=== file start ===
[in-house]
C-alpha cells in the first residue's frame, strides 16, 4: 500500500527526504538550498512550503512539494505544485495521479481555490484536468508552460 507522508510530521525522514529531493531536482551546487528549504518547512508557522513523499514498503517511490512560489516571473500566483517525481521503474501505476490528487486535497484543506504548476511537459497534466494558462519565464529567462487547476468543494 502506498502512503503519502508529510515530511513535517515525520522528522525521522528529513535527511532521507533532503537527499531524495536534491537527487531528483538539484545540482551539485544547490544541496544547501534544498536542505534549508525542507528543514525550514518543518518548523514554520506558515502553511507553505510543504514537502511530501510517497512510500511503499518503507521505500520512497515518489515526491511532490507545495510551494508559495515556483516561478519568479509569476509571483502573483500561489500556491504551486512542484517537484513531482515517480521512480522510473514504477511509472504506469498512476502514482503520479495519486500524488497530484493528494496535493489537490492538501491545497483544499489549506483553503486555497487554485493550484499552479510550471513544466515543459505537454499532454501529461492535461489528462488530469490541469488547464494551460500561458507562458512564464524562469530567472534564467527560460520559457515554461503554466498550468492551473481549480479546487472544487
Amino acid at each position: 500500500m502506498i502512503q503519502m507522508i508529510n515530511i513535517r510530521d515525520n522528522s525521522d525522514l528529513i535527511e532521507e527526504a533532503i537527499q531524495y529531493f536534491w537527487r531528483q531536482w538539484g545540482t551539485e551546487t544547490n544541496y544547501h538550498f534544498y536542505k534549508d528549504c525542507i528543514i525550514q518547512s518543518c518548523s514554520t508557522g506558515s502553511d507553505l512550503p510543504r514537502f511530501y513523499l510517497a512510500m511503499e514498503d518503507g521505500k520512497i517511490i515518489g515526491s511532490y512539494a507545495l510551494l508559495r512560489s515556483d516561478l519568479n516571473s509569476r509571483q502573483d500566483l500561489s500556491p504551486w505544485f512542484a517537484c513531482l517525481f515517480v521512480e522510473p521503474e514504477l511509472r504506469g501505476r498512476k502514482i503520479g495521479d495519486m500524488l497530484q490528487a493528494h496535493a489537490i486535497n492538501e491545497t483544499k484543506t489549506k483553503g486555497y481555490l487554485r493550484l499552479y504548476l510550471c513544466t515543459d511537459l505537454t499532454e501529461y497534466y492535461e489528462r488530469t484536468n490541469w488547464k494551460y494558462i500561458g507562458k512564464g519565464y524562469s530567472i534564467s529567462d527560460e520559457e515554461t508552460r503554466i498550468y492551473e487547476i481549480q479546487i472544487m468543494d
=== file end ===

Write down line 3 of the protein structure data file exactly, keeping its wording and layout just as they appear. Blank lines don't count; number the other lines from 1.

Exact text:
Amino acid at each position: 500500500m502506498i502512503q503519502m507522508i508529510n515530511i513535517r510530521d515525520n522528522s525521522d525522514l528529513i535527511e532521507e527526504a533532503i537527499q531524495y529531493f536534491w537527487r531528483q531536482w538539484g545540482t551539485e551546487t544547490n544541496y544547501h538550498f534544498y536542505k534549508d528549504c525542507i528543514i525550514q518547512s518543518c518548523s514554520t508557522g506558515s502553511d507553505l512550503p510543504r514537502f511530501y513523499l510517497a512510500m511503499e514498503d518503507g521505500k520512497i517511490i515518489g515526491s511532490y512539494a507545495l510551494l508559495r512560489s515556483d516561478l519568479n516571473s509569476r509571483q502573483d500566483l500561489s500556491p504551486w505544485f512542484a517537484c513531482l517525481f515517480v521512480e522510473p521503474e514504477l511509472r504506469g501505476r498512476k502514482i503520479g495521479d495519486m500524488l497530484q490528487a493528494h496535493a489537490i486535497n492538501e491545497t483544499k484543506t489549506k483553503g486555497y481555490l487554485r493550484l499552479y504548476l510550471c513544466t515543459d511537459l505537454t499532454e501529461y497534466y492535461e489528462r488530469t484536468n490541469w488547464k494551460y494558462i500561458g507562458k512564464g519565464y524562469s530567472i534564467s529567462d527560460e520559457e515554461t508552460r503554466i498550468y492551473e487547476i481549480q479546487i472544487m468543494d